The Banker’s Wife is Ms. Alger’s third novel. The book captured my attention early on and the fast-paced writing kept me turning pages to see what was going to happen next – and to find out which characters were dead and which one’s deaths were staged to cover up the real story.

If I Understood You, Would I Have This Look on My Face? by Alan Alda

If I Understood You, Would I Have This Look on My Face? by Alan Alda

This book held some nice surprises for me. I’ve been an Alan Alda fan since the days of the M*A*S*H television series. I became even more endeared to him when in answer to my request that he donate an autographed copy of a book he’d written for an autographed book fundraiser held a few years ago for the Friends of the Harrisburg Library in Harrisburg, North Carolina.

Mr. Alda graciously donated an autographed copy of the script for an episode of M*A*S*H that he wrote. It turned out to be the hit of the fundraiser and resulted in a bidding war between two individuals.

That said, I was drawn to the book by the title and the author’s name. I thought it might be helpful to me as a writer since the book is about communication. It was, but not in the ways I anticipated.

Here are a few of the impressions I took from the book:

                1.  Improvisation not only helps actors, it can help anyone get over their fear of talking in front of a large audience.

                2.  No matter what you’re trying to sell – whether it be a tangible product or an idea – the key is to focus on what the customer is thinking and what he or she needs. As a writer, I need to put myself in the mind of my reader. What does my reader need? What is my reader hoping to gain by reading my words?

                3.  Mr. Alda has concluded that the key to the great success of M*A*S*H was the fact that instead of disappearing into their separate trailers on the studio lot, they gathered their chairs in a circle and talked and laughed together as a group between “takes.” He said the connections    they made off camera carried over when they were in front of the camera. It made them all better actors and their genuine comradery came through to the audience.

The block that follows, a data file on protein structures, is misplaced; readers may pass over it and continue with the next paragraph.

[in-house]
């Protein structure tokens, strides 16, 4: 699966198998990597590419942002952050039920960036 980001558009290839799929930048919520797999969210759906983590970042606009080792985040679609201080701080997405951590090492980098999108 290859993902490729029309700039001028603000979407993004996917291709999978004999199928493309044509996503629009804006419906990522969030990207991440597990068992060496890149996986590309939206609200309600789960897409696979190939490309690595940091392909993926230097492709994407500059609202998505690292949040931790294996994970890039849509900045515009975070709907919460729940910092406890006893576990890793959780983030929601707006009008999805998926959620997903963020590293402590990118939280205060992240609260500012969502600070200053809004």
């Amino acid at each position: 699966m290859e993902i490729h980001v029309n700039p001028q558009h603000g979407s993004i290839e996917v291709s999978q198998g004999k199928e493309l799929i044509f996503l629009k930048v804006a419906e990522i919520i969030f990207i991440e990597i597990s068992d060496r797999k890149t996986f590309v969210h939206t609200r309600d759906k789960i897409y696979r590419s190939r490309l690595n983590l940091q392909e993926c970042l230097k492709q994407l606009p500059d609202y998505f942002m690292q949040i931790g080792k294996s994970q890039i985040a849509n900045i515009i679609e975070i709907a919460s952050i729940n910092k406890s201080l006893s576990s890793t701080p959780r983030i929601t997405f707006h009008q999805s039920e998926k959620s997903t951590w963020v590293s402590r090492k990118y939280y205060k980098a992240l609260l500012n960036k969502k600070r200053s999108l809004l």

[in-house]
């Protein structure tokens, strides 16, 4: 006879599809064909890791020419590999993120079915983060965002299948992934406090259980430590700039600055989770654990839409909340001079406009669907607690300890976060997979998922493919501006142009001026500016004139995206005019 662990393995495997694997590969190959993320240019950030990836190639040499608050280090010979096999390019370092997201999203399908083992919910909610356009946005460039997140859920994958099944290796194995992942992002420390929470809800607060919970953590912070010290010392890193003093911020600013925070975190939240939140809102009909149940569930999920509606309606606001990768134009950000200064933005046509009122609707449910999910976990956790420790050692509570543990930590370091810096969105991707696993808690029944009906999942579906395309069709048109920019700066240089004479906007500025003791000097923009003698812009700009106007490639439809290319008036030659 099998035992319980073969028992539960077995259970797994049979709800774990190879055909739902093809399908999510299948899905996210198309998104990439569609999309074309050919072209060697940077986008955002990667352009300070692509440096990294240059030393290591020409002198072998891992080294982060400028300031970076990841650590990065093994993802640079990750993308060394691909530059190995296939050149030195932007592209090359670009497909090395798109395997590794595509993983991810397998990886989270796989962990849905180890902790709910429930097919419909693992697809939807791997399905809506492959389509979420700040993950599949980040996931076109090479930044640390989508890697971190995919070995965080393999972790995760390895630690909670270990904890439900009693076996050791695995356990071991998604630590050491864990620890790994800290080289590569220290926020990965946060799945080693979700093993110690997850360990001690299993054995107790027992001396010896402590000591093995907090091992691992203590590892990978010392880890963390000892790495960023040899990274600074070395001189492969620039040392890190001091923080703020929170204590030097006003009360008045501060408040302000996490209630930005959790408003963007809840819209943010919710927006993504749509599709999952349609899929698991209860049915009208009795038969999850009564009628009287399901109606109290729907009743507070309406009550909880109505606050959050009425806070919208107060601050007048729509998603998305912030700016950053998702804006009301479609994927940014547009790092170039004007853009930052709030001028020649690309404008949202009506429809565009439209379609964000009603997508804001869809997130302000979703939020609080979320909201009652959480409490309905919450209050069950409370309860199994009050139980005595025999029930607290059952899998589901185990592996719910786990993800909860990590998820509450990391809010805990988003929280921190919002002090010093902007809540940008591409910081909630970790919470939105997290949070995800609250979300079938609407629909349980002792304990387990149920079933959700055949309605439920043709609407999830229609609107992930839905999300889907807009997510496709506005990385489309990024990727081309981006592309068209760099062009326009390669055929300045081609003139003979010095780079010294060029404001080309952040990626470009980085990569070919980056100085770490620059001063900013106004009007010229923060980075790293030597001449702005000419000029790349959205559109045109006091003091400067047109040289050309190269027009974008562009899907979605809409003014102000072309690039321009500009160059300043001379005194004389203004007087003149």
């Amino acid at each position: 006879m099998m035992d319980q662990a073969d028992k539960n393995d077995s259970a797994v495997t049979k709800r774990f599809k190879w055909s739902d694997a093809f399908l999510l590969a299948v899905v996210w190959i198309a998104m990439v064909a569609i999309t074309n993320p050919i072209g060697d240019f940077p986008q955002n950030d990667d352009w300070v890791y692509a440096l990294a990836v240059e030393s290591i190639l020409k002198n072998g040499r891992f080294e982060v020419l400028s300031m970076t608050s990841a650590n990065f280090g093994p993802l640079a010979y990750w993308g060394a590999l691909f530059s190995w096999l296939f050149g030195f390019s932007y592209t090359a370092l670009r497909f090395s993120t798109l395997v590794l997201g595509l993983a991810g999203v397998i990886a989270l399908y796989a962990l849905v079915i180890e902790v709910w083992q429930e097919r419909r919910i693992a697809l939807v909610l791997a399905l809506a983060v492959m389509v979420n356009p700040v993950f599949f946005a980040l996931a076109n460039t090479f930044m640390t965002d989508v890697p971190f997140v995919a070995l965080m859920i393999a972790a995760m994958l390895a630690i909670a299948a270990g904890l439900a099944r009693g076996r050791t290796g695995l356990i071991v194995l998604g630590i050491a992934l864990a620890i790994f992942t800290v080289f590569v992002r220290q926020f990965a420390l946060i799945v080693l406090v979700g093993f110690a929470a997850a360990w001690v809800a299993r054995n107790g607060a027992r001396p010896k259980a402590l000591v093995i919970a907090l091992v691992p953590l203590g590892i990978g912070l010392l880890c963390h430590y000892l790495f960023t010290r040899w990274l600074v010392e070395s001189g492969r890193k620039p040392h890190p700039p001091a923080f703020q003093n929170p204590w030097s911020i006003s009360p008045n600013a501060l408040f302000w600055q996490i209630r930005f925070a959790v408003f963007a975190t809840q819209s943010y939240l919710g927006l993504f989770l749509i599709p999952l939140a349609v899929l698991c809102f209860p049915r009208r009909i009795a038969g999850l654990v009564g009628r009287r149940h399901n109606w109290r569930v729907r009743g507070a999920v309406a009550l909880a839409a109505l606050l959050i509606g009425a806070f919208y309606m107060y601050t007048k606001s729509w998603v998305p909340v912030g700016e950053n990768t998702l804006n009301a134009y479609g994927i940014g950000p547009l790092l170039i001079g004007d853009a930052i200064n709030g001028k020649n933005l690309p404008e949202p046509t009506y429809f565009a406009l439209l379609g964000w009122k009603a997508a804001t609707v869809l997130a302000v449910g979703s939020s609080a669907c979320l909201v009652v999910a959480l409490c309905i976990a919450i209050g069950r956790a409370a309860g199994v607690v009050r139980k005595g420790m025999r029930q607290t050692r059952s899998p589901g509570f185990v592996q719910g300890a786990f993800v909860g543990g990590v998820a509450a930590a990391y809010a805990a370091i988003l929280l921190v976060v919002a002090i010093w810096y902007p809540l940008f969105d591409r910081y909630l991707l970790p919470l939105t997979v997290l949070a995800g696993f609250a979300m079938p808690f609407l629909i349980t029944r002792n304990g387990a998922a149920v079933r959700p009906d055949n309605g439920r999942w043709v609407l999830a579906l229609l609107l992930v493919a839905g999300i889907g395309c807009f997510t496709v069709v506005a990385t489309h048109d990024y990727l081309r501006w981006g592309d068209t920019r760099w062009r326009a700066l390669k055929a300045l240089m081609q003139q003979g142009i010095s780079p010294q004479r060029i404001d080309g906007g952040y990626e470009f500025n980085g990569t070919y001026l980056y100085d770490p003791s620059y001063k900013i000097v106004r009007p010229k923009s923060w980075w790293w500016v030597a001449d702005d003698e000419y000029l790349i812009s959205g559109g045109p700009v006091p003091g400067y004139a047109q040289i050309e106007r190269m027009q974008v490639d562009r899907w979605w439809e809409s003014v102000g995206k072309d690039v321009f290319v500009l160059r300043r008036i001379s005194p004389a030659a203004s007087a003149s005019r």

4.  Much of Mr. Alda’s book is about empathy and the importance of empathy in communications. The book offers several things a person can do to increase their empathy for others. Mr. Alda says that true communication cannot take place between two people unless each one       makes an effort to understand the other person and why they think the way they do. I couldn’t help but think of how polarized Americans are politically today. There really is a lack of understanding – or empathy – between The Right and The Left, between Republicans and Democrats. This doesn’t bode well for the 2020 election.

                5.  As a writer, start with what your reader knows. Don’t insult the reader by including basic information.

Now You See Me, by Sharon J. Bolton

Now You See Me, by Sharon J. Bolton

Published in 2011, Now You See Me was the first in Sharon J. Bolton’s Lacey Flint series. Flint is a detective in London. The story opens with her seeing a woman dying while leaning on Flint’s car. This thriller grabbed my attention from the beginning and kept me turning pages well into the night. It’s rare that I read a quarter of a novel in one sitting, but that’s what I did with Now You See Me.

Detective Flint is forced almost immediately to try to discern who she can trust within the Metropolitan Police Department. Is she seen as a crime scene witness, or is she viewed as a murder suspect? She’s very convincing as a witness.

As the story unfolds, it becomes clear that the killer is patterning his actions after Jack the Ripper. (Spoiler alert:  this gets more gruesome than I’m used to reading, but I had to know what happened next.)

What about Flint’s fellow police officer, Joesbury. There’s definitely something weird about him. Is he the killer?

No. Someone else is caught… sort of.

I thought the book came to a good stopping point just shy of halfway through. In fact, I thought I might not keep reading. This seems like the end of the story. I could move on to another book.

But I read a few more pages.  Wow! What a turn of events! I’m glad I kept reading!

Since my last blog post